More MS news articles for Feb 2002

Brain atrophy in clinically early relapsing-remitting multiple sclerosis

http://www.ncbi.nlm.nih.gov/entrez/query.fcgi?cmd=Retrieve&db=PubMed&list_uids=11844733&dopt=Abstract

Brain 2002 Feb;125(Pt 2):327-37
Chard DT, Griffin CM, Parker GJ, Kapoor R, Thompson AJ, Miller DH.
NMR Research Unit, Department of Clinical Neurology, Institute of Neurology, University College London, UK.

Brain atrophy measured by MRI is a potentially useful tool for monitoring disease progression in multiple sclerosis.

The location, extent and mechanisms of brain atrophy in early disease are not well documented.

Using quantitative MRI, this study investigated whole brain, grey and white matter atrophy in clinically early relapsing-remitting multiple sclerosis and its relationship to lesion measures.

Data came from 27 normal control subjects (14 females and 13 males, mean age 36.1 years) and 26 subjects with clinically definite multiple sclerosis (18 females and eight males, mean age 35.1 years, mean delay from first symptom to scan 1.8 years, median Expanded Disability Status Scale score 1.0).

All had three-dimensional fast spoiled gradient recall (3D FSPGR), T(1)-weighted pre- and post-gadolinium-enhanced and T(2)-weighted scans.

The 3D FSPGR images were automatically segmented into grey and white matter and cerebrospinal fluid using SPM99. 3D FSPGR hypo-intense, T(2) hyper-intense, T(1) hypo-intense and T(1) post-gadolinium-enhancing lesion volumes were determined by semi-automatic lesion segmentation.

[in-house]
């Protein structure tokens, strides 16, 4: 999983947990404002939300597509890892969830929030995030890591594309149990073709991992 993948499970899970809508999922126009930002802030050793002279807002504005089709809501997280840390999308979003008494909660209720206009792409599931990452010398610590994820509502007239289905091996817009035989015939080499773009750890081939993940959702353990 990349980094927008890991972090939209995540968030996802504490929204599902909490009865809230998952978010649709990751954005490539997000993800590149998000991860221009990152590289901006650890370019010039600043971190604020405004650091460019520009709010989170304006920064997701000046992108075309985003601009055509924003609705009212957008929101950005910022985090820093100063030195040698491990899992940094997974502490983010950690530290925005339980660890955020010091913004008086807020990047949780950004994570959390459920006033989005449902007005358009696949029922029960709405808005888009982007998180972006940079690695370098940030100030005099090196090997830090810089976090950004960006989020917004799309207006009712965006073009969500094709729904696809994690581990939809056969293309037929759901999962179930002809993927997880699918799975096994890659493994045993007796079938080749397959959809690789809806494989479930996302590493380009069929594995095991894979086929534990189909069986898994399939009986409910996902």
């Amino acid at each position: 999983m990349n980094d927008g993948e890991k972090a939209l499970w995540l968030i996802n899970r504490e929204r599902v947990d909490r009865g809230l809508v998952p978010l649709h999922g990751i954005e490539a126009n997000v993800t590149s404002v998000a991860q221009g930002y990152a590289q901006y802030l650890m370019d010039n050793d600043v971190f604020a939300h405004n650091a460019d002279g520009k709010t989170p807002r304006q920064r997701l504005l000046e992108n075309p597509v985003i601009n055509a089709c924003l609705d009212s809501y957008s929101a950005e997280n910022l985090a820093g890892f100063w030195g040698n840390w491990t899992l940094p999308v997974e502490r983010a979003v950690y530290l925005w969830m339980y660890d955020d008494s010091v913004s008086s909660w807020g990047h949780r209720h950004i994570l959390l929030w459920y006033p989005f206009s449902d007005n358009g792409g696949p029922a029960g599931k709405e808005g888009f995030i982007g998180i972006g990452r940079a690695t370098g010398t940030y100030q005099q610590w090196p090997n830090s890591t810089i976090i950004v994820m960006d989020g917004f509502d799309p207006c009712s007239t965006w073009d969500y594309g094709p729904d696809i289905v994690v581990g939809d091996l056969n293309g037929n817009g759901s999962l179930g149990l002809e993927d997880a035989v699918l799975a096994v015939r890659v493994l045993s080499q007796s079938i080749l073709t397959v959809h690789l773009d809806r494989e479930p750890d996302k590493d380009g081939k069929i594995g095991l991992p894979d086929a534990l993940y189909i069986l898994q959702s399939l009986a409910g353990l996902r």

The SPM99 output was combined with the 3D FSPGR lesion segmentations to quantify tissue volumes as fractions of total intracranial volumes, producing values for the brain parenchymal fraction (BPF), white matter fraction (WMF) and grey matter fraction (GMF).

Comparing multiple sclerosis with control subjects, BPF, GMF and WMF were significantly reduced (P < 0.001 for all tissue fractions).

Using Pearson correlations, T(2) hyper-intense and T(1) hypo-intense lesion volumes were inversely related to BPF (T(2) r = -0.78, P < 0.001; T(1) r = -0.59, P = 0.002) and GMF (T(2) r = -0.73, P < 0.001; T(1) r = -0.53, P = 0.006), but not WMF (T(2) r = -0.30, P = 0.134; T(1) r = -0.26, P = 0.199).

T(1) post-gadolinium-enhancing lesion volumes were not correlated with any fractional volumes.

These results indicate that significant brain atrophy, affecting both grey and white matter, occurs early in the clinical course of multiple sclerosis.

The lack of correlation between lesion load measures and WMF suggests that pathological changes in white matter may occur by mechanisms which are at least partly independent from overt lesion genesis in early multiple sclerosis.